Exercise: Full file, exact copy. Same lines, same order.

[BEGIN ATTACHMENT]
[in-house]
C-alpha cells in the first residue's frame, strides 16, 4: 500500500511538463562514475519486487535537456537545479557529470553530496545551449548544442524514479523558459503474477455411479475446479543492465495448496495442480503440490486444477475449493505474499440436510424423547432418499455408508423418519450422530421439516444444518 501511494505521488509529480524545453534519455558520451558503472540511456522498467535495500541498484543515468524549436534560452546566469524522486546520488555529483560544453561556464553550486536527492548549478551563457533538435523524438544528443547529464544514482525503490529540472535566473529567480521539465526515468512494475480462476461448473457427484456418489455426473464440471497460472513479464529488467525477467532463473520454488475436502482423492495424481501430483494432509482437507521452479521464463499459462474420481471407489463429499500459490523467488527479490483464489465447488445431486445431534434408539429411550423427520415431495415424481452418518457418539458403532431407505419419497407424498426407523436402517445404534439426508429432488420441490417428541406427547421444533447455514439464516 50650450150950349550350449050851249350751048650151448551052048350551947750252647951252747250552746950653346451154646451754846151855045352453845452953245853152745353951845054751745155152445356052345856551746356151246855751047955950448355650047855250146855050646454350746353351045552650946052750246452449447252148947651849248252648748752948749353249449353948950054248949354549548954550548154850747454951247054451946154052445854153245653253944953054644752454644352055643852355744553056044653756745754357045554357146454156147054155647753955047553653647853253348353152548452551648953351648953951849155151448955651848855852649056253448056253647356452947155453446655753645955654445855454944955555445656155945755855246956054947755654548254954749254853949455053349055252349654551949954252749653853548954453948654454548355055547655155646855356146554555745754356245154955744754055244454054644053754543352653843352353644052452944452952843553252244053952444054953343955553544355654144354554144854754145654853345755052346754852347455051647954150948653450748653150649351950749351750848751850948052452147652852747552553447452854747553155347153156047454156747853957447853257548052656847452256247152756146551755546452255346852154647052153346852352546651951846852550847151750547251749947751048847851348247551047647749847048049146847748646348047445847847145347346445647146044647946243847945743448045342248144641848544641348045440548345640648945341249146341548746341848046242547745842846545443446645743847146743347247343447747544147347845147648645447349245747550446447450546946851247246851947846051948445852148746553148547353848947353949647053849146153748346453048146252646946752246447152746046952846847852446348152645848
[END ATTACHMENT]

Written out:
[in-house]
C-alpha cells in the first residue's frame, strides 16, 4: 500500500511538463562514475519486487535537456537545479557529470553530496545551449548544442524514479523558459503474477455411479475446479543492465495448496495442480503440490486444477475449493505474499440436510424423547432418499455408508423418519450422530421439516444444518 501511494505521488509529480524545453534519455558520451558503472540511456522498467535495500541498484543515468524549436534560452546566469524522486546520488555529483560544453561556464553550486536527492548549478551563457533538435523524438544528443547529464544514482525503490529540472535566473529567480521539465526515468512494475480462476461448473457427484456418489455426473464440471497460472513479464529488467525477467532463473520454488475436502482423492495424481501430483494432509482437507521452479521464463499459462474420481471407489463429499500459490523467488527479490483464489465447488445431486445431534434408539429411550423427520415431495415424481452418518457418539458403532431407505419419497407424498426407523436402517445404534439426508429432488420441490417428541406427547421444533447455514439464516 50650450150950349550350449050851249350751048650151448551052048350551947750252647951252747250552746950653346451154646451754846151855045352453845452953245853152745353951845054751745155152445356052345856551746356151246855751047955950448355650047855250146855050646454350746353351045552650946052750246452449447252148947651849248252648748752948749353249449353948950054248949354549548954550548154850747454951247054451946154052445854153245653253944953054644752454644352055643852355744553056044653756745754357045554357146454156147054155647753955047553653647853253348353152548452551648953351648953951849155151448955651848855852649056253448056253647356452947155453446655753645955654445855454944955555445656155945755855246956054947755654548254954749254853949455053349055252349654551949954252749653853548954453948654454548355055547655155646855356146554555745754356245154955744754055244454054644053754543352653843352353644052452944452952843553252244053952444054953343955553544355654144354554144854754145654853345755052346754852347455051647954150948653450748653150649351950749351750848751850948052452147652852747552553447452854747553155347153156047454156747853957447853257548052656847452256247152756146551755546452255346852154647052153346852352546651951846852550847151750547251749947751048847851348247551047647749847048049146847748646348047445847847145347346445647146044647946243847945743448045342248144641848544641348045440548345640648945341249146341548746341848046242547745842846545443446645743847146743347247343447747544147347845147648645447349245747550446447450546946851247246851947846051948445852148746553148547353848947353949647053849146153748346453048146252646946752246447152746046952846847852446348152645848